Referring to FIGS. 2-5, the backup valve 10 in accordance with the present invention is shown therein. The valve 10 includes a housing 12 having a first inlet 20, and first 24 and second 26 outlets. The inlet 20 is coupled to a water supplyhose 120 which is itself coupled to a water supply source (not shown), such as a skimmer pump. Inlet 20 and outlets 24 and 26 are generally cylindrical, are formed as part of a lower housing 14, which is sealably attached to a housing cover 16 tocomplete housing 12. Housing 12 may be pressure molded of plastic or other suitable material.
Mounted in housing 12 are a timing mechanism comprising an impeller 30, and gears 40, and a rotating diverter valve structure 50. Impeller 30 is rotatably mounted on a shaft 32 in lower housing 14. At a first end of shaft 32, a gear 34 couplesshaft 32 to gears 50, and specifically gear 52. Gears 50 comprise individual gears 52-57. Gears 52, 53, and 54 are mounted on axis 60 while gears 55, 56, and 57 are mounted on axis 62. Each gear 52-57 includes a large sprocket engaging a smallersprocket of the next vertically arranged gear. All gears 52-57 are secured to either axes 60,62, respectively, by a clamp 64. Gears 52-56 are free to rotate about the axes, while gear 57 is attached to axis 62 to drive rotation of the valve structure50.
Diverter valve structure 50 includes a washer plate 52 and a semi-cylindrical valve door 54 which engages a semi-cylindrical portion 18 of housing 12 to prevent water flow thought first outlet 24. Plate 52 includes a bore 56 which opens innerchamber 15 of housing 12 to channel 27, leading to outlet 26.
Walls 34, 36 generally surround impeller 30 in order to direct water around impeller 30 to rotate impeller 30 on axis 32.
In prior art devices, the channel leading to inlet 20 has a cylindrical opening generally having a circular cross section to allow the pressurized water entering the backup valve 10 to flow freely to impeller 30.
However, in pool cleaning systems where no pressure pump is available, it has been found that the flow of water to the impeller results in inconsistent turning of the wheel and hence inconsistent timing of the backup flow of water from secondoutlet 26. In accordance with the present invention, a pressure inducer is provided to increase the water pressure at the impeller. In one embodiment, the pressure inducer comprises pressure inducing ramps 70,72.
Ramps 70,72 compress the water flow, increasing the pressure and consistency of the flow to the impeller without reducing the volume of water through valve 10, resulting in a valve 10 which provides consistent timing for the redirection andbackup operation. Notably, ramps 70, 72 are of different lengths, as shown in FIG. 3. Ramp 70, the shorter of the two ramps, has a triangular cross section as viewed from the top view of FIG. 3. Ramp 70 has a flat upper surface 76 and asemi-cylindrical back side 75 which allows ramp 70 to fit securely against the inner wall of inlet 70. Likewise, ramp 72, the longer of the two ramps, has a flat upper surface 78 and a semi-cylindrical back side 77, which allows it to fit securely in adirectly opposing relationship to ramp 70. Surfaces 76 and 77 terminate in edges 73 and 74 to form a slit 80 through which water entering inlet 20 is compressed when it enters inner chamber 15 of valve 10.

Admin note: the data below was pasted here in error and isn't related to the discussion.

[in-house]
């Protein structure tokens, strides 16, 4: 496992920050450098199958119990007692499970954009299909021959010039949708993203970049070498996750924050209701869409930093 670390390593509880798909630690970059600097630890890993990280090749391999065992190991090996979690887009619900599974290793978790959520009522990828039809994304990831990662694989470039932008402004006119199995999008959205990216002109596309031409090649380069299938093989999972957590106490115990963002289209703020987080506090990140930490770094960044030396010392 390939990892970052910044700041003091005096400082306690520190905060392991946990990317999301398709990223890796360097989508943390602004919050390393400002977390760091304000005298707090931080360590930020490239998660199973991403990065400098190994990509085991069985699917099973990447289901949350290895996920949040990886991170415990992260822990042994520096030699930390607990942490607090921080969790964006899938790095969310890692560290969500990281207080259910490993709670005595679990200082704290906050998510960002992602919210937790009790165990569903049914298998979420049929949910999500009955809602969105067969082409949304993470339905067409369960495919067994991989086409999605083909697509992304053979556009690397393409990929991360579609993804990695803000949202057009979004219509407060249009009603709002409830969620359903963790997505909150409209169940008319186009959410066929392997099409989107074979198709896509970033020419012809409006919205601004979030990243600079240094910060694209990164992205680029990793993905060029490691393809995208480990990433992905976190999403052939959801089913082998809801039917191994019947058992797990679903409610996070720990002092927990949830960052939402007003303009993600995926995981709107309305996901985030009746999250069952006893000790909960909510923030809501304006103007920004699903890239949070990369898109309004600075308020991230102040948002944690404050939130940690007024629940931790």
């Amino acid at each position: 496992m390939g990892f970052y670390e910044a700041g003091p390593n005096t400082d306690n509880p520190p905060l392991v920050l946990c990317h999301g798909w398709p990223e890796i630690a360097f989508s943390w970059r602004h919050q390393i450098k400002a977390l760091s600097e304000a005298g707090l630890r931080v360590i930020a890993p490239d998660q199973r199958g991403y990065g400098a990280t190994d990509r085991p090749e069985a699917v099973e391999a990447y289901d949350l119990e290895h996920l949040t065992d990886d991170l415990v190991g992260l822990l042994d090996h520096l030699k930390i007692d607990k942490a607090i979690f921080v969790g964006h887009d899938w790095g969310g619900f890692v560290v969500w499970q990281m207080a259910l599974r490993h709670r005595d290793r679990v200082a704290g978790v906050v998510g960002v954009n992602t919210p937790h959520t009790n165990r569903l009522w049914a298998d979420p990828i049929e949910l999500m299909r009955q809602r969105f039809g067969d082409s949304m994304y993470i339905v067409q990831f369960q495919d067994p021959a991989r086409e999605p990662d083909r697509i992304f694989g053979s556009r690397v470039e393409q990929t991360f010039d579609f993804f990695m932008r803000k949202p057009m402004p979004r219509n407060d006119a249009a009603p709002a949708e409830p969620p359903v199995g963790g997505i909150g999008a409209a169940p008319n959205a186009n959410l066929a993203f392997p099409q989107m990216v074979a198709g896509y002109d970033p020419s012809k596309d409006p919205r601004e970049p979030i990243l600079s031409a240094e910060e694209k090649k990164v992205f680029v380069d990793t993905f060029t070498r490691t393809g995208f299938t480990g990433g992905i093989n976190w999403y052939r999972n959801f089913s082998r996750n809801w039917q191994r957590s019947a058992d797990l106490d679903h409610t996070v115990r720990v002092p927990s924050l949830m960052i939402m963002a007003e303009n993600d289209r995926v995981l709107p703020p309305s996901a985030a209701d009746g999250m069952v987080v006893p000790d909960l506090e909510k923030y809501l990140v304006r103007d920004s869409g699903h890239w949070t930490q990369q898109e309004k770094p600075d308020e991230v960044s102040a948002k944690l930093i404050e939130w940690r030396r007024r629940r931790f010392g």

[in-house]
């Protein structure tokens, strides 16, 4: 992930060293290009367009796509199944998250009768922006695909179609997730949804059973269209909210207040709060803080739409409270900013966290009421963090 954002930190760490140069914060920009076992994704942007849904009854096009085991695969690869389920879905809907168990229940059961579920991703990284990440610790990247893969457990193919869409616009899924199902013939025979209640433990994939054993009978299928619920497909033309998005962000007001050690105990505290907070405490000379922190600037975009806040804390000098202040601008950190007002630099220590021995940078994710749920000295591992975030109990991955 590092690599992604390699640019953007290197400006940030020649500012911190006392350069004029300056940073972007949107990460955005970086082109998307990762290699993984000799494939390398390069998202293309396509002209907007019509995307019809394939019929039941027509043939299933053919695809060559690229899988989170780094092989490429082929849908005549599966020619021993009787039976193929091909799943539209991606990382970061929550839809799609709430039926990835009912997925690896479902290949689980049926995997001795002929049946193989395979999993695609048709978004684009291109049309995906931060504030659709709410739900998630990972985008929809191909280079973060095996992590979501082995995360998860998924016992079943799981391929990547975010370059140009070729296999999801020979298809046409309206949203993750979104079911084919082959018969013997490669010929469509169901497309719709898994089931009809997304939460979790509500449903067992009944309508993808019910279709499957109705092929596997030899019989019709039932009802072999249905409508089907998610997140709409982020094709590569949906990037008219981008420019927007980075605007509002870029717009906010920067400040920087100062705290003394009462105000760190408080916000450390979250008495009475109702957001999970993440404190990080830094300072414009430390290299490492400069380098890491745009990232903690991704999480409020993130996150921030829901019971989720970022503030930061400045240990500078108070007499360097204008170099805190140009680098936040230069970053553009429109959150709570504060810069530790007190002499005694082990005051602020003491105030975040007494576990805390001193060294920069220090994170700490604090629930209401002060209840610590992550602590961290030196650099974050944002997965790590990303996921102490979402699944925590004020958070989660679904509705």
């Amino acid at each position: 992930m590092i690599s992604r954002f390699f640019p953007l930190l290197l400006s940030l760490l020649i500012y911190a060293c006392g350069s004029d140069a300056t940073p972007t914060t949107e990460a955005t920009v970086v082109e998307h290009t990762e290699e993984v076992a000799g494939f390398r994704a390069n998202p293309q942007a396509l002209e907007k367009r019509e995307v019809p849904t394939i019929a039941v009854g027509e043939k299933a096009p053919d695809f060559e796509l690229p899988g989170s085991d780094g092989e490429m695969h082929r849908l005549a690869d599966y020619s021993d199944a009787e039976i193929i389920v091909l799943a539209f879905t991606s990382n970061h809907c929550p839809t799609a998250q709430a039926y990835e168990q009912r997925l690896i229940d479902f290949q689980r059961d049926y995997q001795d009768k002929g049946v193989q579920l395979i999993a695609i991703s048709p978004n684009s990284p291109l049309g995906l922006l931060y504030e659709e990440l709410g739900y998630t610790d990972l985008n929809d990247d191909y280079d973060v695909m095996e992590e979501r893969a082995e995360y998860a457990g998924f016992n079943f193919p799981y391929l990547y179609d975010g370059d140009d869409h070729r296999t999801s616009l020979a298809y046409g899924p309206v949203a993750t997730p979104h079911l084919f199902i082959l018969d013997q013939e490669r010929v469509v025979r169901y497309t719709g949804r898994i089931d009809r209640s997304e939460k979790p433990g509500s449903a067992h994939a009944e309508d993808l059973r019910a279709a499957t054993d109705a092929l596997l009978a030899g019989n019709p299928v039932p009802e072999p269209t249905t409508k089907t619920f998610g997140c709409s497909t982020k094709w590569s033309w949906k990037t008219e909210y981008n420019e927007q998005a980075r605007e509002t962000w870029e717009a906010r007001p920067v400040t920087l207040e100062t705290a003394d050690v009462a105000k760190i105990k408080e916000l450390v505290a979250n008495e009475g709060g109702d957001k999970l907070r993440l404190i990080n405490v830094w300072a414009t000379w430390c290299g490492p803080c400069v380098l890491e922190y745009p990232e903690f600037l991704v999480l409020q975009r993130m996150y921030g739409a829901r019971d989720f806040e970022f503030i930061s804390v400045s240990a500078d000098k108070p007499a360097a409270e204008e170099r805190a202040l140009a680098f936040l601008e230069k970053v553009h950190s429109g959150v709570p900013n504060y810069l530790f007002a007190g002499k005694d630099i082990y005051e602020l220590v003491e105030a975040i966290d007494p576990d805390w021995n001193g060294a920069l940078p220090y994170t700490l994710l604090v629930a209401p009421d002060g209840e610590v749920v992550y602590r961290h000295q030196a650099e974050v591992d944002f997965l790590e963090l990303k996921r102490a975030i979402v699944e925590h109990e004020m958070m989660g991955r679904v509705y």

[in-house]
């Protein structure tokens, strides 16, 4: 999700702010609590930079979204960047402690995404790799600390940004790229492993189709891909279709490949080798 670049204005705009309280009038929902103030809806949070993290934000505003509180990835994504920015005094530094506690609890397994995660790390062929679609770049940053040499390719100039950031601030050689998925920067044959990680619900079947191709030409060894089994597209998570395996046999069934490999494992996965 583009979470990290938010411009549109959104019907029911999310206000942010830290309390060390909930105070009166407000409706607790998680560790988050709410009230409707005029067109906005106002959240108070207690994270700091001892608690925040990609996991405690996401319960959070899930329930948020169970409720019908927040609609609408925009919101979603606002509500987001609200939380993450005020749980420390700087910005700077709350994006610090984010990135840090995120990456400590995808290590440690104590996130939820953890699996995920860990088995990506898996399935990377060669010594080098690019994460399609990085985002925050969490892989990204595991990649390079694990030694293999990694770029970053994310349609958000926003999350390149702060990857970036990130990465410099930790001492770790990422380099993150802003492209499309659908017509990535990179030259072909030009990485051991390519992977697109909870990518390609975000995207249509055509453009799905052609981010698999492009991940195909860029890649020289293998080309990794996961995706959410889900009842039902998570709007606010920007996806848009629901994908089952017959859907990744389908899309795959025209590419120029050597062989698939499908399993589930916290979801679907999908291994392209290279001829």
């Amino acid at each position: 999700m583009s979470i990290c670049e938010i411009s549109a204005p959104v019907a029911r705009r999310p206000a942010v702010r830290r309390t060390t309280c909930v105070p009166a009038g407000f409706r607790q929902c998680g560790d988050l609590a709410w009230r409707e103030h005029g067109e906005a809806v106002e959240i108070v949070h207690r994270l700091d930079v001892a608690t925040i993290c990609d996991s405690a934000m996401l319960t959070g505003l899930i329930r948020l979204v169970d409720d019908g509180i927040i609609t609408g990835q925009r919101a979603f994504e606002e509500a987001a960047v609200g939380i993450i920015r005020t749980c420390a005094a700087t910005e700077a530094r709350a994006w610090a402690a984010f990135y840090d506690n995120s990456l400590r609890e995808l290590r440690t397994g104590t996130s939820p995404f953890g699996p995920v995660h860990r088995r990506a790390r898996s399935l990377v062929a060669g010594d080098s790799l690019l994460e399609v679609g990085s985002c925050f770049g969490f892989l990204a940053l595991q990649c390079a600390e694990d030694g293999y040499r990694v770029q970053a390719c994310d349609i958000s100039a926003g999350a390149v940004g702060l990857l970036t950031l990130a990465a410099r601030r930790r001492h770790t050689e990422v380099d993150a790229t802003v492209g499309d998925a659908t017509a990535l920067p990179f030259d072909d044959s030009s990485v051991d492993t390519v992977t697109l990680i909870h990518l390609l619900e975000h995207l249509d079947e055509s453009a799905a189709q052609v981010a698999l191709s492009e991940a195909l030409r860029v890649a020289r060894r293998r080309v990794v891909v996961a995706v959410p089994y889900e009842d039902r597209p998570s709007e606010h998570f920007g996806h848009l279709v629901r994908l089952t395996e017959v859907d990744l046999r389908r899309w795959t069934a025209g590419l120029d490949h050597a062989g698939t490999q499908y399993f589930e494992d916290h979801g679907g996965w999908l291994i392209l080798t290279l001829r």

It has been empirically determined that using ramps of differing lengths effectuates the flow of water at a sufficient pressure on the valve without reducing water volume. The inlet structure of the valve of the present invention increases thepressure of water at a focal point in the interior 15 of valve 10, which is designed to be positioned adjacent to the outer diameter of impeller 30. As seen in FIG. 5, the first ramp 72 forms a triangle in cross-section such that surface 78 is thehypotenuse of the triangle. Surface 78 has a length (L1) which is about 1.75-2.5 times as long as the length (L2) of the surface 76 of the second ramp 70. In one embodiment, the ratio of length L1/L2 is about 2.1:1. It should be noted that the ratiomay change relative to the size of the inlet 20, the linear distance between the end of the inlet (at slit 80) and the impeller, the size of valve 10, and the pressure of the skimmer pump supplied water.
In operation, the velocity of fluid increases significantly at the point of constriction, allowing the impeller to rotate faster, decreasing cycle times and maintaining consistency. The velocity is increased without reducing the volume of fluidthrough the valve.
While ramps of differing angles (with respect to the inner walls 21 of inlet 20) may be used, it has been found that the angles .theta. and .phi. formed between the inner wall opposite each ramp and the ramp are about 20.degree.. It should berecognized that the angles of the respective ramps may differ, and an angle of 20.degree. is exemplary only and may vary over a range between 1.degree.-45.degree., depending on the size of the valve. The angle will, for example, change with the lengthsL1 and L2. The primary objective is to arrange the ramps such that the focal point of the directed flow is located at the impeller.
Based on the foregoing, it will be appreciated that an improved swimming pool cleaner has been shown and described that has enhanced ability to function in low pressure supply environments. The cleaner has a highly reliable drive train which issubstantially encased within the cleaner housing such that the drive train has virtually no exposure to potential jamming or damage from debris. It will further be appreciated that there maybe many configurations for a swimming pool cleaner in which theprinciples of the present invention are applicable. Therefore, the scope of the present invention should not be seen as limited except by the following claims.